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This year's Yankees look a lot like last season's team

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NEW YORK (AP) This year's New York Yankees look a lot like last year's team.

The Yankees dominated the AL East for four months. And then they collapsed.

''I think we could have accomplished more last season,'' general manager Brian Cashman said. ''I thought last year's club was capable of more and I think this year's club on paper is better than last year's club on paper.''

Second baseman Starlin Castro and closer Aroldis Chapman are the big additions, and outfielder Aaron Hicks also was acquired. Chapman will miss the first 30 games while serving a suspension under baseball's new domestic abuse policy.

With a payroll already well above $200 million, the Yankees failed to sign a single free agent to a major league contract during an offseason for the first time since the free-agent era began in 1976.

New York's regular lineup is virtually unchanged, with Mark Teixeira at first, Didi Gregorius at shortstop, Brian McCann behind the plate, and Jacoby Ellsbury playing center field flanked by Brett Gardner in left and Carlos Beltran in right. Alex Rodriguez, who turned 40 last July, remains the designated hitter.

''Our goal is to win the World Series, bottom line,'' said manager Joe Girardi, titleless since winning in 2009, his second season. ''I appreciate how hard our guys played all year, how they never gave up last year, but you know, we didn't get to where we wanted.''

New York started 57-42 and led the AL East by seven games on July 29, then went 30-33 and finished six games back of Toronto. They Yankees lost the AL wild-card game against Houston 3-0.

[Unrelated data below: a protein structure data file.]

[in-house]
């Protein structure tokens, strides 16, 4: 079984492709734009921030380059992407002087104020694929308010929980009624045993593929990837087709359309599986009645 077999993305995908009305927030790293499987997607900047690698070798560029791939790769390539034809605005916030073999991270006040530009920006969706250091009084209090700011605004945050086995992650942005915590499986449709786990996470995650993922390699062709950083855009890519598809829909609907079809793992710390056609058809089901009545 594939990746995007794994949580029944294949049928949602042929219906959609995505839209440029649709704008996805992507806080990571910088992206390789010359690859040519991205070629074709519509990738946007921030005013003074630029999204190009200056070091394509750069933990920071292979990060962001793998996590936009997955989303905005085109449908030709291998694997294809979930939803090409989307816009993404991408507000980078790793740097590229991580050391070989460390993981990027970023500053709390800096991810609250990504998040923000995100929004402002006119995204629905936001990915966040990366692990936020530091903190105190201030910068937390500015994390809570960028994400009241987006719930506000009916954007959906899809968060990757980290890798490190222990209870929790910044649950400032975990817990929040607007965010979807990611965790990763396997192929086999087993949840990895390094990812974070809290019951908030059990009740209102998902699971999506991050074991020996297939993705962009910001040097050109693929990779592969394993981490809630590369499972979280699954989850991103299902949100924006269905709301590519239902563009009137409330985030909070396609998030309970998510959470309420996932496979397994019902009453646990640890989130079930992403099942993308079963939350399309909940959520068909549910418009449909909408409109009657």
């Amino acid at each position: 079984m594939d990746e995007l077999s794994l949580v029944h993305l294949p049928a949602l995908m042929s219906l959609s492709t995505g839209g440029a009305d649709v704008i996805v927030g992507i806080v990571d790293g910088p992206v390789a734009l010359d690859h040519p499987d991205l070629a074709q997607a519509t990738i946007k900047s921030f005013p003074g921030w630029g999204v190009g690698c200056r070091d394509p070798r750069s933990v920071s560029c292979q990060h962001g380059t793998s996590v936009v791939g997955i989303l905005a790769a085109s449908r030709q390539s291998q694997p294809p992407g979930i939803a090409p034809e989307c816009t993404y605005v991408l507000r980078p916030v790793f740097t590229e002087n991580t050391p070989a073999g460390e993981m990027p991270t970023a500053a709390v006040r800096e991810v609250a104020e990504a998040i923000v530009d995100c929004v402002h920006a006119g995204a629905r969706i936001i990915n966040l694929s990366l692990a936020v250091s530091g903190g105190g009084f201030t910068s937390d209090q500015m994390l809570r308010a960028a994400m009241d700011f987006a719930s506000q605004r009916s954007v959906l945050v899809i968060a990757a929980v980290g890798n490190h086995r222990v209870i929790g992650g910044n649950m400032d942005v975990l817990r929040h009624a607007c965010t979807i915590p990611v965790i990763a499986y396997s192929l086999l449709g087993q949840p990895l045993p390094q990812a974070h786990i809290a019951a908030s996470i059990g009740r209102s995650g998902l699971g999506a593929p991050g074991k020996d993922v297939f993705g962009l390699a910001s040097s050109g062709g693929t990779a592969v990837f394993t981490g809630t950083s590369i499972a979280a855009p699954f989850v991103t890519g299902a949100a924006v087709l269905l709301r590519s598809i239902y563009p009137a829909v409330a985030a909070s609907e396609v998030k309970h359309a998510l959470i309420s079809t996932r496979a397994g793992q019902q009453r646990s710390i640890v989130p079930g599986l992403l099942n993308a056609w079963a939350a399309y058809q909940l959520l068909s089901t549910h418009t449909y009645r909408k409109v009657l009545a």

''You try to avoid that one-game playoff,'' Girardi said. ''Our first goal is to win the division this year.''

Here are a few things to watch when the Yankees take the field this season:

STARS OR SLUMPERS?: From Sept. 1 on, Alex Rodriguez hit .224, Jacoby Ellsbury .207, Brett Gardner .198 and Brian McCann .174. New York's team batting average dropped from .274 in June and July to .236 for the remainder of the season.

Castro, moved from shortstop to second by the Chicago Cubs last summer, provides a right-handed bat in an order that frequently was tamed by left-handed pitching last year.

''I think we're more balanced,'' Cashman said. ''If we stay healthy, we can make a lot of noise. But with that being said, I think a lot of teams got better.''

STARTERS: What to do with CC Sabathia, the 35-year-old former ace who was 9-14 with a 4.85 ERA over the two seasons. He pitched effectively with a new knee brace late last season, then missed the playoff game while undergoing alcohol rehabilitation. Sabathia was ineffective for much of spring training and is owed $25 million this year plus $25 million more in 2017 unless he has a significant left shoulder injury this year.

Girardi has delayed deciding whether Sabathia or Ivan Nova will be the fifth starter behind Masahiro Tanaka, Michael Pineda, Nathan Eovaldi and Luis Severino.

IN THE PEN: Acquired from Cincinnati, Chapman won't be eligible to throw his 100 mph-plus fastball for the Yankees until at least May 9. Andrew Miller, last year's closer, will retain the role while Chapman serves his discipline. A left-hander like Chapman, Miller sustained a chip fracture of his right wrist when hit by a line drive during the final week of spring training, but he said that won't stop him from pitching.

After trading Adam Warren to the Chicago Cubs in the Castro deal, the Yankees hoped Bryan Mitchell could fill his role as a long reliever and spot starter, but Mitchell broke a toe while covering first base in the final week of spring training and may need surgery.

With left-hander Justin Wilson also traded, the new-look bullpen will rely on left-hander Chasen Shreve and also include Luis Cessa and Johnny Barbato.

ALWAYS ALEX: After returning from an injury-shortened 2013 season and a drug-related suspension that caused him to miss 2014, Rodriguez hit .250 with 33 homers and 86 RBIs in 151 games. Can his body hold up for a second straight season? No one who started a season as a 40-year-old has hit 30 homers.

STAYING HEALTHY: Teixeira and Ellsbury all missed long stretches with injuries last year, and Gardner, hampered by a hand injury, had his second straight terrible second half. With an older roster, the Yankees need to pay attention to getting players sufficient rest.